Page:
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At Our Core, We Are Our Desires.

But put on the Lord Jesus Christ,                           
and make no provision for the flesh, to gratify its desires.
Romans 13.14

Because we live in a hyper-sexualized culture, when we read Paul's phrase above, “desires of the flesh,” we tend to think about sexuality. This is especially true if we read older translations that speak of “lusts of the flesh.” Though desires of the flesh may lead to sexual immorality, Paul is speaking about an important way to understand how we operate as human beings.

At our core, we are our desires. What does that mean? It means, that at our core, the reason we do what we do is because we want what we want, when we want it. 

The Bible's view of human motivation is "What the heart desires, the will chooses, and the mind justifies" (This is attributed to Thomas Cranmer). In other words, if I want something, I will choose it, and then mentally justify that it is good to choose it. This works not only with desiring evil things, but with desiring good things too much. We are gratifying the desires of the flesh, not only when we desire evil and then choose it, but also when we desire a good thing too much and choose it, and then sin.

Let me give an example: comfort is a good thing. But too easily, I can desire comfort too much so that on a bad day I can eat too much or eat very poorly. Why did I eat poorly or gluttonously? Because I wanted comfort too much. My desire for a good thing (comfort), led to choosing a sinful behavior, which my mind justified as a good idea. This is what it looks like to gratify the desires of the flesh.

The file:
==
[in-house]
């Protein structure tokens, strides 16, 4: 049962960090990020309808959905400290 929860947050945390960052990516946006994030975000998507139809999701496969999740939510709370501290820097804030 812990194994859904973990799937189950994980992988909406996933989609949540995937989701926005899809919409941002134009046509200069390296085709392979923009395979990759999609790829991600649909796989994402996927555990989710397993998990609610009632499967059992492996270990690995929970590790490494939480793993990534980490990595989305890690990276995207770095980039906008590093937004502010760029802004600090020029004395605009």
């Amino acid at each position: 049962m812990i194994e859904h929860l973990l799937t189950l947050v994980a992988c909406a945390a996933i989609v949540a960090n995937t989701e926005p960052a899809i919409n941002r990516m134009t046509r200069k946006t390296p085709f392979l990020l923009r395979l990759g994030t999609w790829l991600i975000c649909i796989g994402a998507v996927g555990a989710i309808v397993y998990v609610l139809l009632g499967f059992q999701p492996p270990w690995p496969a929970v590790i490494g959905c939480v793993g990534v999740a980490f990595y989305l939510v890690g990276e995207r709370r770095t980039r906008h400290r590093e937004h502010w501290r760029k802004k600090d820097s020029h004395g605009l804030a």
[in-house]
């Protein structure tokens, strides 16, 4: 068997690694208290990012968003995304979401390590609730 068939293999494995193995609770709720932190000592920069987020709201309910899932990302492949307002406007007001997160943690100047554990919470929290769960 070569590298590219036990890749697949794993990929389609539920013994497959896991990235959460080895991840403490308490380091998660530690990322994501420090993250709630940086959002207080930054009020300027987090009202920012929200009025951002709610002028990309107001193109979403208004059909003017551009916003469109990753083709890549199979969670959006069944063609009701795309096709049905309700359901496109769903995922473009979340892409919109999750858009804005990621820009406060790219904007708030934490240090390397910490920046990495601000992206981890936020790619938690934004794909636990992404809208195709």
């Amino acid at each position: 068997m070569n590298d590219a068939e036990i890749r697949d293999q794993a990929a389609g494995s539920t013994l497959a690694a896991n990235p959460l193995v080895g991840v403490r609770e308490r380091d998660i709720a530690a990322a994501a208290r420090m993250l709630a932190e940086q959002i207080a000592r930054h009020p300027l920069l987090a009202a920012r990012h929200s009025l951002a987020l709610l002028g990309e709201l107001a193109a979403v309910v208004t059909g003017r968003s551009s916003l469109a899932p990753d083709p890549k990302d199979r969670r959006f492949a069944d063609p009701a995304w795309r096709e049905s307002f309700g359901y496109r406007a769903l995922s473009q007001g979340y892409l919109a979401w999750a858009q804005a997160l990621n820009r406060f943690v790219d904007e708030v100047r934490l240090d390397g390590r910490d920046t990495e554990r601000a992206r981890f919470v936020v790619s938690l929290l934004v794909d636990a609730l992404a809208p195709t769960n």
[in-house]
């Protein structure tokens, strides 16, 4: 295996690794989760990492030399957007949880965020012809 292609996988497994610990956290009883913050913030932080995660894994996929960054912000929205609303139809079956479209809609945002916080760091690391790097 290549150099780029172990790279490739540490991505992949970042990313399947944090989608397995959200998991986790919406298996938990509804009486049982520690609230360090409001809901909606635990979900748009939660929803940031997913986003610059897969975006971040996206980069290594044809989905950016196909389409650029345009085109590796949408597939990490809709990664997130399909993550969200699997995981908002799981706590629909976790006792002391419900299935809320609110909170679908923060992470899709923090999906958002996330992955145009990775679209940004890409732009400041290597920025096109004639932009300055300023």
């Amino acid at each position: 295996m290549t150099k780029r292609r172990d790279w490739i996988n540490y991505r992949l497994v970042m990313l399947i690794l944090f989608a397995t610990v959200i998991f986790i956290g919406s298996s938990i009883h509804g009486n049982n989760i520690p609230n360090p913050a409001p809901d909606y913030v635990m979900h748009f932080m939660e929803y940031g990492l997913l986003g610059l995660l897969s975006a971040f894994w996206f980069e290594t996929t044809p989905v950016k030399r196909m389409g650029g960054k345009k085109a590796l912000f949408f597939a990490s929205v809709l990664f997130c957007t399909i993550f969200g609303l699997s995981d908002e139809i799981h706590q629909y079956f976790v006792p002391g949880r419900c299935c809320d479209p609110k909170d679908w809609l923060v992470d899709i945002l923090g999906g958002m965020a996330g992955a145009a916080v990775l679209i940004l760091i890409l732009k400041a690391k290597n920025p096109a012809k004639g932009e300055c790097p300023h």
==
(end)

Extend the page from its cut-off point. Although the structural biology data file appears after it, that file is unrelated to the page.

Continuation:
But putting on Jesus is a regular activity for the Christian, and is the way to restore order to our disordered heart desires, so that we obey Jesus instead of rebel against him. How do we do that?

It goes something like this. I desire comfort too much, so I am tempted to sin by gluttony. But instead of seeking comfort in food, I remember Jesus. During a stressful day, I remind myself and seek to have another remind me of the gospel, so that I seek comfort in Jesus and not in overeating. I pray. I remind myself that Jesus is Lord and he will provide; he cares for me, and he restores and redeems me. I remember his love for me, and I remind myself of past ways Jesus has delivered me from my fears. As I am doing that, my heart begins to turn away from wanting comfort in food to experiencing comfort in Jesus, and then I don't over eat.

This is the battle for the heart: submitting our disordered heart to God in Jesus, and asking the Spirit through the Scriptures and trusted counselors, to restore order to our desires so we don't gratify the desires of the flesh.

Tim Porter

Lead Pastor for the Mission


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